A case in Page, Ariz., involves RD's Drive-In, a family-owned restaurant that employs and serves many Navajo Indians. In June 2000, the owners decided to implement an English-only policy except for when workers were waiting on people who didn't speak English. The restaurant's owners, the Kidman family, said some of the workers were using offensive language in their native tongue on the job.

Workers were asked to sign a policy that said, "The owner of this business can speak and understand only English. While the owner is paying you as an employee, you are required to use English at all times. The only exception is when the customer cannot understand English. If you feel unable to comply with this requirement, you may find another job," according to the EEOC.

Four women who refused to sign the agreement say they were fired, according to the EEOC, which is currently suing the restaurant. A lawyer for the Kidman family says the women left of their own accord.

The case is still ongoing, but the Kidmans are standing firm in their case, saying that the use of abusive language in their restaurant has stopped.

"They feel like implementing that policy solved the problem," says Joe Becker, a lawyer for the Mountain States Legal Foundation, which is representing the family. "They don't acknowledge or recognize that they've done anything that violates any laws."

"Undeclared War" on English?

Indeed, the legality of English-only policies is a subject of great debate. While the EEOC says it violates Title VII of the Civil Rights Act of 1964, supporters of English-only policies say that is a loose interpretation of the act.

"We find that the EEOC tries to give short shrift to those legitimate business and management reasons for trying to implement an English-only policy on the job," says K.C. McAlpin, executive director of ProEnglish, an Arlington, Va.-based nonprofit group that promotes the use of English as the country's official language and is helping the Kidman family to defend themselves.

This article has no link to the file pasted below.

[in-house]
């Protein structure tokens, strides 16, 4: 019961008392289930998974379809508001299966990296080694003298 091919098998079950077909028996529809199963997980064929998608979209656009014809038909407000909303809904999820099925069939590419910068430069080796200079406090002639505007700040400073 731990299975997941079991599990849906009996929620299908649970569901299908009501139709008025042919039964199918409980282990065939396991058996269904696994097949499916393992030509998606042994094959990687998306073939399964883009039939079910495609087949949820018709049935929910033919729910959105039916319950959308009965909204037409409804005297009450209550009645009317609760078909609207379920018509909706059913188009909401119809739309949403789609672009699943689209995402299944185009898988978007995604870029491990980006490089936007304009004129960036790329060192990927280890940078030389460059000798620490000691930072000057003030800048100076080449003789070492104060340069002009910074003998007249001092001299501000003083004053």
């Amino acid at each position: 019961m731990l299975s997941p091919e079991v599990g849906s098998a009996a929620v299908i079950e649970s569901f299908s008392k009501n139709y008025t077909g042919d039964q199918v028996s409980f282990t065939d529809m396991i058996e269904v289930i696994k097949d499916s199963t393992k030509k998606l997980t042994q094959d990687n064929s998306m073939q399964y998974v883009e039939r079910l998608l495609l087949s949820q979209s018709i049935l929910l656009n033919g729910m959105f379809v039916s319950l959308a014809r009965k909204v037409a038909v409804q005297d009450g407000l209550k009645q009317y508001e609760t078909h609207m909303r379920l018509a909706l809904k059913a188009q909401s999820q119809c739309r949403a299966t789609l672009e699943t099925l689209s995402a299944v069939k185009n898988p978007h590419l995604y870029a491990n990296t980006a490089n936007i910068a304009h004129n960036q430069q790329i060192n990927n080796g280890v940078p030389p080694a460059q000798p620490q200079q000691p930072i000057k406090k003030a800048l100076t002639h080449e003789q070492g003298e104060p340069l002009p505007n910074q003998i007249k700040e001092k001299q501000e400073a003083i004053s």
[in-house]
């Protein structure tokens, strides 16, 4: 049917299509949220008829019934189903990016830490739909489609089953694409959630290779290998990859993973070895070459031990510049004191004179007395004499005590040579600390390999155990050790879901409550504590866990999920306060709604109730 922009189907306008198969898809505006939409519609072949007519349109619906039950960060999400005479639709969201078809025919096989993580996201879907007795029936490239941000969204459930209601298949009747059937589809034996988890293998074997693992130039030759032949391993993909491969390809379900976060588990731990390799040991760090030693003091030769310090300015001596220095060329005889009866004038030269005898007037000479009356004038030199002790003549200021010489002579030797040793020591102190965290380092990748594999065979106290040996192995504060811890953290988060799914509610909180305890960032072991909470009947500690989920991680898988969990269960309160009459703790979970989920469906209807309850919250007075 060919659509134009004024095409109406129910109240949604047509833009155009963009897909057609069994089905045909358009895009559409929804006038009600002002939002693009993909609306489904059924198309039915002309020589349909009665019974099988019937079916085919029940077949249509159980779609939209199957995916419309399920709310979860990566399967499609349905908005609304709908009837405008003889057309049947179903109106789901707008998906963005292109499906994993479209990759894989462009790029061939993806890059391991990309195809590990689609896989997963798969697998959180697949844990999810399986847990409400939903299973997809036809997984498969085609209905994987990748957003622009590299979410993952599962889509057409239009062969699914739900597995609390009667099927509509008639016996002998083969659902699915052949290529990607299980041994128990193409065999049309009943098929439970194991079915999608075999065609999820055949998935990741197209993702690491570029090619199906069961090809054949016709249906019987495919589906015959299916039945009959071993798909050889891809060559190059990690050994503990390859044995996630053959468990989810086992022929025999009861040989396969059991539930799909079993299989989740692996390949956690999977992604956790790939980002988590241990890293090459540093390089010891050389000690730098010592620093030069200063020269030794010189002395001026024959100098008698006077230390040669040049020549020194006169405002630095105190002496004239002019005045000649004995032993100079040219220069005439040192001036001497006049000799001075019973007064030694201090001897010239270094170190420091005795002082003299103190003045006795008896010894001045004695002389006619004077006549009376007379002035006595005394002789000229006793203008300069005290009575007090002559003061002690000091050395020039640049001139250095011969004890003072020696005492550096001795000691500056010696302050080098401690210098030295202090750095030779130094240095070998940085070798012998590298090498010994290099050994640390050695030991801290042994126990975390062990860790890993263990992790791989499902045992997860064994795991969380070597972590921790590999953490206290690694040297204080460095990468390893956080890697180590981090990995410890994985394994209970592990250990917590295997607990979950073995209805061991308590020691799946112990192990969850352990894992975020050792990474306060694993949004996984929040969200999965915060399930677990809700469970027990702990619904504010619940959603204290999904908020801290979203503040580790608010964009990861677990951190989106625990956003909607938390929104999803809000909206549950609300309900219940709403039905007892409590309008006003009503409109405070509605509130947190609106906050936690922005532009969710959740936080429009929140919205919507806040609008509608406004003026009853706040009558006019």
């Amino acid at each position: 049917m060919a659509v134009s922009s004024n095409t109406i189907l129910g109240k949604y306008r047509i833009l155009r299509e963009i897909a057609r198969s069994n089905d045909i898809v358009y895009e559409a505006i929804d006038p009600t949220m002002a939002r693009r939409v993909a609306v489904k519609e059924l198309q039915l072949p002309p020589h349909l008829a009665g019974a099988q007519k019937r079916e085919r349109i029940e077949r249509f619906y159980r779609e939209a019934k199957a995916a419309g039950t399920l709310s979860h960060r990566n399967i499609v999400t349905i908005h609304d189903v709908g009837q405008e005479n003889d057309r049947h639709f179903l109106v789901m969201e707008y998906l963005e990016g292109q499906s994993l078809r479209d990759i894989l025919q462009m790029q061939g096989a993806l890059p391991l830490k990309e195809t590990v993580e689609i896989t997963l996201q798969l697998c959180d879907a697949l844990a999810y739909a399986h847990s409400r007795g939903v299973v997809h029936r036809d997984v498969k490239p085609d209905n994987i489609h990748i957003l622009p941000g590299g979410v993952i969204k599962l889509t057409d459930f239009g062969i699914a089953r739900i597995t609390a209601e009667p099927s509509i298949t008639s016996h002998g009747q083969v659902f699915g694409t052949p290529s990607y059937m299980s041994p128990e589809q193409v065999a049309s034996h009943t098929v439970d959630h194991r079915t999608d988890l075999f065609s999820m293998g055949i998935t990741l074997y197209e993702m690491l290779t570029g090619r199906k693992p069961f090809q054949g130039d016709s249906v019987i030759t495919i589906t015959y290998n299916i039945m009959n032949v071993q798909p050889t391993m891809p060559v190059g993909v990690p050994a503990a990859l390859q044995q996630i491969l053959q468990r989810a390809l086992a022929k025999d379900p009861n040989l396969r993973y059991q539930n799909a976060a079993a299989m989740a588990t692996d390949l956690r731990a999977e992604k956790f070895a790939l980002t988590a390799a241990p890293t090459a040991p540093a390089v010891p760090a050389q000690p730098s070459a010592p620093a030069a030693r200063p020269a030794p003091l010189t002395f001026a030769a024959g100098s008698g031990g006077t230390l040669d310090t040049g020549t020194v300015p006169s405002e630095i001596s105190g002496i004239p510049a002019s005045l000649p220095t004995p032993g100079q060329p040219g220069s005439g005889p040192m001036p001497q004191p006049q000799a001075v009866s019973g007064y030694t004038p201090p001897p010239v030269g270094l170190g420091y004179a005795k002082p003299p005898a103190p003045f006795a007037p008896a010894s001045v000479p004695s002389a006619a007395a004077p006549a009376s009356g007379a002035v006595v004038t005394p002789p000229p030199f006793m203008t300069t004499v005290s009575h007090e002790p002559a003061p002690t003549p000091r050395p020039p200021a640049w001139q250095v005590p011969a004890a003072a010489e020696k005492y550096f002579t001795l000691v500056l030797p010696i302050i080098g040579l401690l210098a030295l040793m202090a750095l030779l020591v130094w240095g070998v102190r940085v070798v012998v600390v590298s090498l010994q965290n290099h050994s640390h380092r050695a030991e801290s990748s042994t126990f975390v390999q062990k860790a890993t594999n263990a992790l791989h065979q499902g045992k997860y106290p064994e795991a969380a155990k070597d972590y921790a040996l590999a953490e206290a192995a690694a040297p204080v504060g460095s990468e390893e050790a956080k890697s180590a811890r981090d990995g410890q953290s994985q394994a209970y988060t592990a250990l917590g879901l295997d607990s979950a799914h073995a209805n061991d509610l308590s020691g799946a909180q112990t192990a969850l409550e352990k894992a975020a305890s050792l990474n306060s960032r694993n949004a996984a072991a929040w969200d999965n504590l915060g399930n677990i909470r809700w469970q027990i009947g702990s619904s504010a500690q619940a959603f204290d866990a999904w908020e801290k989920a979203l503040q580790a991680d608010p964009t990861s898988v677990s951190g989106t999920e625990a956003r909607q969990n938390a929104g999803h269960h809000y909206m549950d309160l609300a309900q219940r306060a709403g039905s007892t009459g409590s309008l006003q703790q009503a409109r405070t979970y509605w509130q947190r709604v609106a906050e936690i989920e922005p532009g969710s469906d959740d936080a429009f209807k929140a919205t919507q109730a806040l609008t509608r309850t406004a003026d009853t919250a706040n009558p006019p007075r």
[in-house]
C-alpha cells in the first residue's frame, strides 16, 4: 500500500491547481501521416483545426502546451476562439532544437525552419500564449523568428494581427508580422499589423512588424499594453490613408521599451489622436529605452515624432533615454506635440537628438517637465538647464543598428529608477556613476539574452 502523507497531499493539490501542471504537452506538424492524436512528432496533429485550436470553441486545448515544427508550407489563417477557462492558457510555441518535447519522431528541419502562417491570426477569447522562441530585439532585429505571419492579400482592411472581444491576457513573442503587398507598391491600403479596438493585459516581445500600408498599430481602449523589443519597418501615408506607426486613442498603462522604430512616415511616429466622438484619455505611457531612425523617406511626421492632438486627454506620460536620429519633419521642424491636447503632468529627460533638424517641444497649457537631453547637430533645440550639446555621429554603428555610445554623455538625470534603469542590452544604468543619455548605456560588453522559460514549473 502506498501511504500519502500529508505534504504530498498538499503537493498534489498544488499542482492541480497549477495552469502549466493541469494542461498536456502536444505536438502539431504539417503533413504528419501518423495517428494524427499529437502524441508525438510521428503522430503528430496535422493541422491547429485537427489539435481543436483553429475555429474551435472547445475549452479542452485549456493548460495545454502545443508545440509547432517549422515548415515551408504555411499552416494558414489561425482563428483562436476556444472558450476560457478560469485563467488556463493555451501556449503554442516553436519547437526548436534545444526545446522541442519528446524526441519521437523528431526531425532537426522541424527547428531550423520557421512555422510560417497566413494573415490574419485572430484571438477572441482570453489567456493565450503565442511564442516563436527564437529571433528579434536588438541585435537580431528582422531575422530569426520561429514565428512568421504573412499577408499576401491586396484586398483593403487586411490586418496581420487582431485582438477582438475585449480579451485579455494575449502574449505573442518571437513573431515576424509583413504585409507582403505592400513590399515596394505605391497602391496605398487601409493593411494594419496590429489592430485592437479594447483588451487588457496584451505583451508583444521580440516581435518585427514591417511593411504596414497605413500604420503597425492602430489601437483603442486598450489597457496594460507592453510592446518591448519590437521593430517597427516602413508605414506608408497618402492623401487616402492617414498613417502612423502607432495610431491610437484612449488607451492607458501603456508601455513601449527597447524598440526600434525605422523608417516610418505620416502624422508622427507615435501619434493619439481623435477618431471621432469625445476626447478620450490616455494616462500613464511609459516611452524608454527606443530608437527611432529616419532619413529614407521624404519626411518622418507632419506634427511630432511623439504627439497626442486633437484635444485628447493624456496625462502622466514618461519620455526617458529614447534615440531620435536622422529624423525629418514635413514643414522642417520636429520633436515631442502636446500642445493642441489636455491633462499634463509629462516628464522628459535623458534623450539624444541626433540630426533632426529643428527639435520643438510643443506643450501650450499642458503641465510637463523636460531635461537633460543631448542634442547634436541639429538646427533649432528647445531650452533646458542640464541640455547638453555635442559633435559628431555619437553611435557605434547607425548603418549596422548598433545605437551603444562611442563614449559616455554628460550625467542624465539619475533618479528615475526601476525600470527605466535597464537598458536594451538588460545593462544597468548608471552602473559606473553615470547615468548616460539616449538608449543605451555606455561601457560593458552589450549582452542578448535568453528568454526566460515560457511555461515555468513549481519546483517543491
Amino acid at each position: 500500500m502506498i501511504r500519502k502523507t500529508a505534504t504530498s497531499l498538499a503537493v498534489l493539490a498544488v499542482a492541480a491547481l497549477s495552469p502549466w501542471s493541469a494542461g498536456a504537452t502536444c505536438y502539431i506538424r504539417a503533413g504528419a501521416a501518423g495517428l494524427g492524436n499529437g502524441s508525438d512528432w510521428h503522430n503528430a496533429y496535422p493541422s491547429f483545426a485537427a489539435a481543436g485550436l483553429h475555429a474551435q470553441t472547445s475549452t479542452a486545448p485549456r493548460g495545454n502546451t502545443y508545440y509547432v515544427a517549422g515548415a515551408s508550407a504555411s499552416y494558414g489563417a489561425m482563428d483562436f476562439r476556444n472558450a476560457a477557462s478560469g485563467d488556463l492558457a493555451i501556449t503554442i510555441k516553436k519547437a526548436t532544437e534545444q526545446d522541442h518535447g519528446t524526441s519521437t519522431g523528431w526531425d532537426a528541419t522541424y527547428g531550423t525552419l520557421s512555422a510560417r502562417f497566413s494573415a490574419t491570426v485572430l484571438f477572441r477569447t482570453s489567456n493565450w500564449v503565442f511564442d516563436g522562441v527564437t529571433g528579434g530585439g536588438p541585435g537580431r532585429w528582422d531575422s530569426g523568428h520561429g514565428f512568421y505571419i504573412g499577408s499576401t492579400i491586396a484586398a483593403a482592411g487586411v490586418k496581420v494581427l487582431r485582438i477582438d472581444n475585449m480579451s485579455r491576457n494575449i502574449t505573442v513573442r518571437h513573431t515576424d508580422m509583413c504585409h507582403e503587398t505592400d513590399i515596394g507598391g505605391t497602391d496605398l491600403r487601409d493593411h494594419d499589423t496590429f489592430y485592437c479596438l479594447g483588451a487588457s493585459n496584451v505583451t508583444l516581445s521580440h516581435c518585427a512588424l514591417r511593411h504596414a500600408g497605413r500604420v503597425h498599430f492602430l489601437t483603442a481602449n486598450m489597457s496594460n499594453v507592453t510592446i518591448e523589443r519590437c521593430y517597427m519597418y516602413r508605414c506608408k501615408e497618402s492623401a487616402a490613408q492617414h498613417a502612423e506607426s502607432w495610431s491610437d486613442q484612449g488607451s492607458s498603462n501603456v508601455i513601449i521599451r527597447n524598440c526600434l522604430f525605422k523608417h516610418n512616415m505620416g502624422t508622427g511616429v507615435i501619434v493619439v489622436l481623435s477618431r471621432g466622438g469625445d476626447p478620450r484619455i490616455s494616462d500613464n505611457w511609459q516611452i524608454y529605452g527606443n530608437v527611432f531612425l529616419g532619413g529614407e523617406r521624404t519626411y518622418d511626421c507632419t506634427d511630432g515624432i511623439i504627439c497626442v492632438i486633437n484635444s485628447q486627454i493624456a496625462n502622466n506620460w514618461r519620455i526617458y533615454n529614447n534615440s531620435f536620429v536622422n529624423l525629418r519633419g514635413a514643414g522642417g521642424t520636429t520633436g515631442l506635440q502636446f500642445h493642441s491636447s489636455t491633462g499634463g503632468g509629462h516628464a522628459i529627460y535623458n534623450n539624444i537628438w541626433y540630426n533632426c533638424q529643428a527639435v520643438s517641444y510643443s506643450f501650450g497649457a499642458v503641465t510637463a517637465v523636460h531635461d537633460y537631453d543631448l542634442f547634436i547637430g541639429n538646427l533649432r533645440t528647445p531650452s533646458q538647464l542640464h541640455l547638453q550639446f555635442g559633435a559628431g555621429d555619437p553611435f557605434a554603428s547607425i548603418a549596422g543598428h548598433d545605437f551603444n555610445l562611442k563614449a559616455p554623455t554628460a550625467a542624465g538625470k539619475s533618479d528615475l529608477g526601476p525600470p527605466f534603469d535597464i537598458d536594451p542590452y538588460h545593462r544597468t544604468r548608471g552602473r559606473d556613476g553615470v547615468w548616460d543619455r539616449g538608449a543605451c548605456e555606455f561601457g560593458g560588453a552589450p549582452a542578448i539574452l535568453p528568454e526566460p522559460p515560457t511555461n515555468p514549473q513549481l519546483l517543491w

"We call it their 'undeclared war on English,' " he adds. "We think it puts employers between a rock and a hard place and it's also bad social policy for the country at large."

Law professor Rossein says courts have generally sided in favor of employers who have English-only policies for workers while they're on the job, rather than those that ask that they speak English on breaks or at lunch.

He says many courts look to a case called Garcia vs. Gloor, in which a man named Hector Garcia was fired by a company called Gloor Lumber and Supply in Brownsville, Texas, for speaking Spanish with another employee in violation of the company's policy. The Supreme Court refused to review a lower court ruling that upheld the company's firing of the employee.

"The courts have been very conservative in this area and have not adopted the EEOC's guidelines," says Rossein. "The majority of the cases side with the employer."

Still, lawyers and representatives for the EEOC say they will continue to fight English-only policies, and expect to see more cases in the coming years.

"When it gets to the point of impinging on someone's civil rights and when it becomes discrimination against someone's culture and who he or she is, it's illegal," says the EEOC trial lawyer Adams.

"The employer is saying, '... I'm going to have problems with productivity and collegiality if these groups go off and speak their own language.'"
-Merrick Rossein, law professor
Nearly one in five people, or 47 million U.S. residents age 5 and older, speak a language other than English at home.